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   Chapter 2 No.2

The Trumpeter Swan By Temple Bailey Characters: 6568

Updated: 2017-11-30 00:05


Fifteen minutes later when the train slowed up, there emerged from the drawing-room a man some years older than Randolph Paine, and many years younger than Major Prime. He was good-looking, well-dressed, but apparently in a very bad temper. Kemp, in an excited, Skye-terrier manner, had gotten the bags together, had a raincoat over his arm, had an umbrella handy, had apparently foreseen every contingency but one.

"Great guns, Kemp, why are we getting off here?"

"The conductor said it was nearer, sir."

Randolph Paine was already hanging on the step, ready to drop the moment the train stopped. He had given the porter an extra tip to look after Major Prime. "He isn't used to that crutch, yet. He'd hate it if I tried to help him."

The rain having drizzled for hours, condensed suddenly in a downpour. When the train moved on, the men found themselves in a small and stuffy waiting-room. Around the station platform was a sea of red mud. Misty hills shot up in a circle to the horizon. There was not a house in sight. There was not a soul in sight except the agent who knew young Paine. No one having come to meet them, he suggested the use of the telephone.

In the meantime Kemp was having a hard time of it. "Why in the name of Heaven didn't we get off at Charlottesville," his master was demanding.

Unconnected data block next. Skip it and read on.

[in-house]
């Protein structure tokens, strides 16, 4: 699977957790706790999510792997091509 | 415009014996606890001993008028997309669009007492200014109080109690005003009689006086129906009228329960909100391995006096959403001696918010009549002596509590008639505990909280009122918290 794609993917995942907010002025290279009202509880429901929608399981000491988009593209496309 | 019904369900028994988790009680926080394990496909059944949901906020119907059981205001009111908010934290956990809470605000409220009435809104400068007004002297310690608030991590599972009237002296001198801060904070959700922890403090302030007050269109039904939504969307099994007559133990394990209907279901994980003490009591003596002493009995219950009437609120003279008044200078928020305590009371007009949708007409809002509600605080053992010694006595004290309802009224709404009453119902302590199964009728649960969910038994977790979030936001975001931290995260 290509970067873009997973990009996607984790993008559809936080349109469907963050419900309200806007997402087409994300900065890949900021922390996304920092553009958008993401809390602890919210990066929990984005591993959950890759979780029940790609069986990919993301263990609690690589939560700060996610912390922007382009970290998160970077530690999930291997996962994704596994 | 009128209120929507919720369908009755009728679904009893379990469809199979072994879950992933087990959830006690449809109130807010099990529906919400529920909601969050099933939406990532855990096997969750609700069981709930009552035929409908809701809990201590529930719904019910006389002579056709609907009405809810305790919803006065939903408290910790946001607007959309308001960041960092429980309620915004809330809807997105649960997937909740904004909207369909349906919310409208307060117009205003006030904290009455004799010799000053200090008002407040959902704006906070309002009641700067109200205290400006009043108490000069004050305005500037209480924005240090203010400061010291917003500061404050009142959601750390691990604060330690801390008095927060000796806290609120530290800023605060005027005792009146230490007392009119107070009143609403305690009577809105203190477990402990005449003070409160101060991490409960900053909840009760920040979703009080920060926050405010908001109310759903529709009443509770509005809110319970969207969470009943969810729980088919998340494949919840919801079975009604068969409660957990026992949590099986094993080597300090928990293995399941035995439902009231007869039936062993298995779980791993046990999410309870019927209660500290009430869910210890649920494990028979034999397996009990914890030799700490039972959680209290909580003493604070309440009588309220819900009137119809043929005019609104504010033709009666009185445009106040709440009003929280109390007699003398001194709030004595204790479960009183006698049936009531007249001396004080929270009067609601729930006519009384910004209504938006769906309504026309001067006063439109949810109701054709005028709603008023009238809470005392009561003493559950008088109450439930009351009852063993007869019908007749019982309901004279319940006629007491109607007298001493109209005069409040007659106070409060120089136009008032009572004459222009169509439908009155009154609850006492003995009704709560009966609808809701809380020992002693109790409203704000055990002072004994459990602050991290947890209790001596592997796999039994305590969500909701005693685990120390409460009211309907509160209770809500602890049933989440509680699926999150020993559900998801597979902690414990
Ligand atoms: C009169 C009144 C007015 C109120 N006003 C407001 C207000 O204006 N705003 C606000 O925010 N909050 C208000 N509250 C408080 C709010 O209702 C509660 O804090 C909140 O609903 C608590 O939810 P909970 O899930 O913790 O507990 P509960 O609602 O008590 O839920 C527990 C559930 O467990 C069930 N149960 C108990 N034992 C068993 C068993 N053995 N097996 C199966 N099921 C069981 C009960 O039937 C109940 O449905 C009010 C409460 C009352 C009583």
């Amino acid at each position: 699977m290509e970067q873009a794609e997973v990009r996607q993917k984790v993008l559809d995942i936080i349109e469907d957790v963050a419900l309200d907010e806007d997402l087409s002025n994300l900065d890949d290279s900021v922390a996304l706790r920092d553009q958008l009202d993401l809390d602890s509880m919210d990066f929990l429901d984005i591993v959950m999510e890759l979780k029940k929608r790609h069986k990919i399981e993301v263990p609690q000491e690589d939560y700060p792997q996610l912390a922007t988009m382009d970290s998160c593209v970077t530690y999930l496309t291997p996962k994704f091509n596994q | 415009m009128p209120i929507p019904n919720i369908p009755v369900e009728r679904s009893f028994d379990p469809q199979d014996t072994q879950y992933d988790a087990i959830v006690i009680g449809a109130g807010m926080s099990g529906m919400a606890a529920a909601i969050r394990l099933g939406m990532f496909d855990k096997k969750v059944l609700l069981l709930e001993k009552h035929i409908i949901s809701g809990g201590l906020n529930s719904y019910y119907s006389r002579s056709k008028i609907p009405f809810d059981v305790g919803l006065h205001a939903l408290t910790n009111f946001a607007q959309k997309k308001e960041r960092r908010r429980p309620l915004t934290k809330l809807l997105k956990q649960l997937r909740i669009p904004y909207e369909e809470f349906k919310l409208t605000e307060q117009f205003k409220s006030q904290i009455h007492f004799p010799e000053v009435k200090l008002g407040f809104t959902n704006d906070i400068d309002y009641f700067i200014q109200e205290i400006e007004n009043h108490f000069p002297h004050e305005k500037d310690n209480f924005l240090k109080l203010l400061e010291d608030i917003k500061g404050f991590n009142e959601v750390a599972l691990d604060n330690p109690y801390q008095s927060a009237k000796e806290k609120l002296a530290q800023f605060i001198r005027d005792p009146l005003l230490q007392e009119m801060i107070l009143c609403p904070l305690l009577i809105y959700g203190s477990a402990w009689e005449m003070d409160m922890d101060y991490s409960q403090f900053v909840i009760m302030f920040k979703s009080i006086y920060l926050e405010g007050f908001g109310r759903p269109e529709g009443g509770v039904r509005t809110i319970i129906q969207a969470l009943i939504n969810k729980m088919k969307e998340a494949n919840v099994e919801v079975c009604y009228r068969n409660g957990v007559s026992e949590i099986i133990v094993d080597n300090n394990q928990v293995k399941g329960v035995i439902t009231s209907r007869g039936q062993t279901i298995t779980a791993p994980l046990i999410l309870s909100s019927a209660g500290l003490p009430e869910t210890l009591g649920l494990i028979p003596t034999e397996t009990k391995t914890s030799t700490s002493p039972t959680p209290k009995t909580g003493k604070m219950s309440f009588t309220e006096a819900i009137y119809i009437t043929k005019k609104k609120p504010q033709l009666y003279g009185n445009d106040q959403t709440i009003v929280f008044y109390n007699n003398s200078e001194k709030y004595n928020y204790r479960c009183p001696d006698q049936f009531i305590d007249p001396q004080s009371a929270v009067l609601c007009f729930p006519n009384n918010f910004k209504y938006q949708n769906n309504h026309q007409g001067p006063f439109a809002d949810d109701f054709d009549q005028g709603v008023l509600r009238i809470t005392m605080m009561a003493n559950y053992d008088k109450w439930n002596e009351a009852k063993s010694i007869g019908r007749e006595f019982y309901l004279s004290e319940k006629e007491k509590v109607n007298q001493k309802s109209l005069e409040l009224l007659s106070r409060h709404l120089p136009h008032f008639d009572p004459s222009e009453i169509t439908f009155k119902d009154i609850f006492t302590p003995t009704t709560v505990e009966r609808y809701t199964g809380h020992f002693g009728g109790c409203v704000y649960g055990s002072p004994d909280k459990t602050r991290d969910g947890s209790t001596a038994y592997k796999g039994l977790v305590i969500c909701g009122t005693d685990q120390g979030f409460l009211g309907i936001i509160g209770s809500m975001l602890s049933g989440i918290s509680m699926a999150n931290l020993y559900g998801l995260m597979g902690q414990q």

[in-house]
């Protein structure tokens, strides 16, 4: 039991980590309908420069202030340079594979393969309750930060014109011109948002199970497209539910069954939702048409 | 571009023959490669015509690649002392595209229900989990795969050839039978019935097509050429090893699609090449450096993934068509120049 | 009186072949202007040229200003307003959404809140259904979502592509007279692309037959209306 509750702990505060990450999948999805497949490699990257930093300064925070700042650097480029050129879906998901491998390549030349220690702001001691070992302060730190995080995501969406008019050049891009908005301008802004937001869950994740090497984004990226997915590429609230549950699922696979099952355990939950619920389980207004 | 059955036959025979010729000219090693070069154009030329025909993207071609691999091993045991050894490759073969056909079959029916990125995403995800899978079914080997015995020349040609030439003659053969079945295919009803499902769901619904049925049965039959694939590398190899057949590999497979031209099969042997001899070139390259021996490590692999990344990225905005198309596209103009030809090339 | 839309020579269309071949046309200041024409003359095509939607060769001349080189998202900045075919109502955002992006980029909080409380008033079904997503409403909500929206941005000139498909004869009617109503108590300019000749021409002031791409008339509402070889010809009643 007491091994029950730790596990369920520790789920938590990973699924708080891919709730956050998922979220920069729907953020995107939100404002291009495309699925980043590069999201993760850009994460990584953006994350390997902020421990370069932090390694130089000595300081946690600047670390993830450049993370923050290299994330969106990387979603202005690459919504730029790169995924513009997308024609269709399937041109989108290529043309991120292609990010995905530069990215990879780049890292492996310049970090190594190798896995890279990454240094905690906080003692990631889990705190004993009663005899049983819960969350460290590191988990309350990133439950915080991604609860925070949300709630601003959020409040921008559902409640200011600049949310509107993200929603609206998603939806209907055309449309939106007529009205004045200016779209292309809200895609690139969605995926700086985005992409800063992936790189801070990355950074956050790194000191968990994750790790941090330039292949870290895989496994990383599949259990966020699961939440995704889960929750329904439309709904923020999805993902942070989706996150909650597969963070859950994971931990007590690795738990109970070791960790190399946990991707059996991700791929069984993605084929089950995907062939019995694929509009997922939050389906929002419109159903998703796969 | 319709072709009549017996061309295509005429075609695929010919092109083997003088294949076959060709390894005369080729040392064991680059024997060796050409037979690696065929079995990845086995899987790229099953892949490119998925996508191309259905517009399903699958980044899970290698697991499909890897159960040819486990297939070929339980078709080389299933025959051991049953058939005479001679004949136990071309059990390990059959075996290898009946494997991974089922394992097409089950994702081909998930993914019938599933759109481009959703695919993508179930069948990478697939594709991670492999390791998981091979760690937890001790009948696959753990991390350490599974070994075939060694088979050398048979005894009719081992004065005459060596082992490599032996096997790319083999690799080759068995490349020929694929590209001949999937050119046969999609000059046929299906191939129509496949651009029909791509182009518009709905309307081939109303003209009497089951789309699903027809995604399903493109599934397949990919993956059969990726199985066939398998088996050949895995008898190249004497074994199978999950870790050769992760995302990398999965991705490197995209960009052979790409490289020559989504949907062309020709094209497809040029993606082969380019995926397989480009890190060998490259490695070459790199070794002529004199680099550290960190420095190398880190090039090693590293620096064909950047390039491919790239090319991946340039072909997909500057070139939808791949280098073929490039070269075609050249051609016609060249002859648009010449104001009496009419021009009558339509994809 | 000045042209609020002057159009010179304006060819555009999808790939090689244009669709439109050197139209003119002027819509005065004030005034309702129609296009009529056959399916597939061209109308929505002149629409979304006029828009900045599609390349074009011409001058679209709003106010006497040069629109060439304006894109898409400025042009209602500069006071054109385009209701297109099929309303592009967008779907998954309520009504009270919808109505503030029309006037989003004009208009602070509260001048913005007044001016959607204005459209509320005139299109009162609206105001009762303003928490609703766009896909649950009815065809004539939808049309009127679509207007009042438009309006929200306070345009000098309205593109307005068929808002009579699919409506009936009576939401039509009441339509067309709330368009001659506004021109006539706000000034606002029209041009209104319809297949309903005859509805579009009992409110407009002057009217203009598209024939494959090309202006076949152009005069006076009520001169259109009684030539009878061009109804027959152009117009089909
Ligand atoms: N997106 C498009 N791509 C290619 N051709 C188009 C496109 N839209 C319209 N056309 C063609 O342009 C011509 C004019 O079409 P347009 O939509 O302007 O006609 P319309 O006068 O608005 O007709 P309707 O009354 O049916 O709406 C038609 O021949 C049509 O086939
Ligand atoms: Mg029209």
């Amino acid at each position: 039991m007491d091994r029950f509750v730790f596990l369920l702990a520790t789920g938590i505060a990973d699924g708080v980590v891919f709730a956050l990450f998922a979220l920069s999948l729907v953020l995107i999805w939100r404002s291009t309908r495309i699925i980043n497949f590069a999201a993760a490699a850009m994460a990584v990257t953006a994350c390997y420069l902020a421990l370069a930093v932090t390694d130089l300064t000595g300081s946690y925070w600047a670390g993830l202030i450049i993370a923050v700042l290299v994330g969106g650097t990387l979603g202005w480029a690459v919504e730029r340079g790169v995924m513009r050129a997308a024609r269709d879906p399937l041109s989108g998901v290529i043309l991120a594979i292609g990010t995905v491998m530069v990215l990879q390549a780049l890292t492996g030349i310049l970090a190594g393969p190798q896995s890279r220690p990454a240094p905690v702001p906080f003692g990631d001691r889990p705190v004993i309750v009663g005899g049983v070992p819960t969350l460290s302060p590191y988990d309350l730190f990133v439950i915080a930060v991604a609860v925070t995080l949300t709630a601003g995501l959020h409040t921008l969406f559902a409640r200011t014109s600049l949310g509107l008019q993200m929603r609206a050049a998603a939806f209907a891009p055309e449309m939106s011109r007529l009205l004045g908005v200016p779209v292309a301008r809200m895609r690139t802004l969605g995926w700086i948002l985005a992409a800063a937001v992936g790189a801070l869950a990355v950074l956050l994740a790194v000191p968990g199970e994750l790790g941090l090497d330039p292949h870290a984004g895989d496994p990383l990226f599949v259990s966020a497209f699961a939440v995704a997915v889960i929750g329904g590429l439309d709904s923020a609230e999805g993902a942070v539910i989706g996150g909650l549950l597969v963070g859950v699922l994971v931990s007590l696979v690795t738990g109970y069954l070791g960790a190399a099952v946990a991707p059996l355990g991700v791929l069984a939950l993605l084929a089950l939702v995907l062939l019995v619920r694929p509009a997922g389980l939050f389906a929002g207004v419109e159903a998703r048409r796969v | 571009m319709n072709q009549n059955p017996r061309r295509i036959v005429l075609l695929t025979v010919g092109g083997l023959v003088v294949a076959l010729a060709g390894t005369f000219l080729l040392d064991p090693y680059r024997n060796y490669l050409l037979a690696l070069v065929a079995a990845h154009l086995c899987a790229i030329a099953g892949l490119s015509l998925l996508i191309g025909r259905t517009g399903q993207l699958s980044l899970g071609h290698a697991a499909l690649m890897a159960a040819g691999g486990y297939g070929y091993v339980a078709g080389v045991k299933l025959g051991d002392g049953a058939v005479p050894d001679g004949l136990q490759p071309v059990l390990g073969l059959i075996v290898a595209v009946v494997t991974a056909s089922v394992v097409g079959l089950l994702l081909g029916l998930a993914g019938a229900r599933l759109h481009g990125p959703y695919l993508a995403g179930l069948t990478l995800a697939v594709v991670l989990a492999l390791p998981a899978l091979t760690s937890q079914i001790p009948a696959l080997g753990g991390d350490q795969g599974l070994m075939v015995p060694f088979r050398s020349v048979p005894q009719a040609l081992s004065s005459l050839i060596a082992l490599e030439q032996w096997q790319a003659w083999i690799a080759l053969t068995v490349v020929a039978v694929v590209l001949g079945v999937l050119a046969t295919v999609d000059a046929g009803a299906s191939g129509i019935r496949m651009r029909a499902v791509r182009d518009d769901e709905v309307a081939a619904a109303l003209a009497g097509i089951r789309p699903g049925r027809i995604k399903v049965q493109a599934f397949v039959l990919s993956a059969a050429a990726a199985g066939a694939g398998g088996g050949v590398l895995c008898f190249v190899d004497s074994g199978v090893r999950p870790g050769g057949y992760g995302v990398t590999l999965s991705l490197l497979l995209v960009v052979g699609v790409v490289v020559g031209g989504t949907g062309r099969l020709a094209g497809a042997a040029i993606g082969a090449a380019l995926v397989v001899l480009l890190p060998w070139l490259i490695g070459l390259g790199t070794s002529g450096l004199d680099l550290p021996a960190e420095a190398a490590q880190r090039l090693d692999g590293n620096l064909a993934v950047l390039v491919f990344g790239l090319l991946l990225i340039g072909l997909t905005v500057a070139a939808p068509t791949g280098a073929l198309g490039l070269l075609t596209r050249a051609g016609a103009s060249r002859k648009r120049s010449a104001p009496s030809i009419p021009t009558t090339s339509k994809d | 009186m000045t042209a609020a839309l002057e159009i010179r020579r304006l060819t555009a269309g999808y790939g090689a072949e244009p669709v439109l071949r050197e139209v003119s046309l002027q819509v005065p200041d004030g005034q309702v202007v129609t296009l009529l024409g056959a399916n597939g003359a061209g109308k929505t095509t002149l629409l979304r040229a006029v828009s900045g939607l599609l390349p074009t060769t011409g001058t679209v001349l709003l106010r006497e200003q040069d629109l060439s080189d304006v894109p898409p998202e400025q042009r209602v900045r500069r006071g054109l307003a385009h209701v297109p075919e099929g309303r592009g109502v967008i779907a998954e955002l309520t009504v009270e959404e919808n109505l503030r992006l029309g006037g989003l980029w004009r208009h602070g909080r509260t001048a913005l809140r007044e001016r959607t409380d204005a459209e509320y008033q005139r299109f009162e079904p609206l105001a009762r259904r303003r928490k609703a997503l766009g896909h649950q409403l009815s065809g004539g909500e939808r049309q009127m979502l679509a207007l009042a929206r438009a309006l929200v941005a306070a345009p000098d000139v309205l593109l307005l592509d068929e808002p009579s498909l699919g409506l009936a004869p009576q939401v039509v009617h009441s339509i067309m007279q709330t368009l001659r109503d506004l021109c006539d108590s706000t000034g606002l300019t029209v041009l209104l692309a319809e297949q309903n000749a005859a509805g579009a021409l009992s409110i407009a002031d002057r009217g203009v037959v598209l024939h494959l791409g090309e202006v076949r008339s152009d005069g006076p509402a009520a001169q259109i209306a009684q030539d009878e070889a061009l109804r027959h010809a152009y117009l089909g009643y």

"The conductor said this was nearer, sir," Kemp repeated. His response had the bounding quality of a rubber ball. "If you'll sit here and make yourself comfortable, Mr. Dalton, I'll see what I can do."

"Oh, it's a beastly hole, Kemp. How can I be comfortable?"

Randy, who had come back from the telephone with a look on his face which clutched at Major Prime's throat, caught Dalton's complaint.

"It isn't a beastly hole," he said in a ringing voice, "it's God's country-- I got my mother on the 'phone, Major. She has sent for us and the horses are on the way."

Dalton looked him over. What a lank and shabby youth he was to carry in his voice that ring of authority. "What's the answer to our getting off here?" he asked.

"Depends upon where you are going."

"To Oscar Waterman's--"

"Never heard of him."

"Hamilton Hill," said the station agent.

Randy's neck stiffened. "Then the Hamiltons have sold it?"

"Yes. A Mr. Waterman of New York bought it."

Kemp had come back. "Mr. Waterman says he'll send the car at once. He is delighted to know that you have come, sir."

"How long must I wait?"

"Not more than ten minutes, he said, sir," Kemp's optimism seemed to ricochet against his master's hardness and come back unhurt. "He will send a closed car and will have your rooms ready for you."

"Serves me right for not wiring," said Dalton, "but who would believe there is a place in the world where a man can't get a taxi?"

Young Paine was at the door, listening for the sound of hoofs, watching with impatience. Suddenly he gave a shout, and the others looked to see a small object which came whirling like a bomb through the mist.

"Nellie, little old lady, little old lady," the boy was on his knees, the dog in his arms-an ecstatic, panting creature, the first to welcome her master home!

Before he let her go, the little dog's coat was wet with more than rain, but Randy was not ashamed of the tears in his e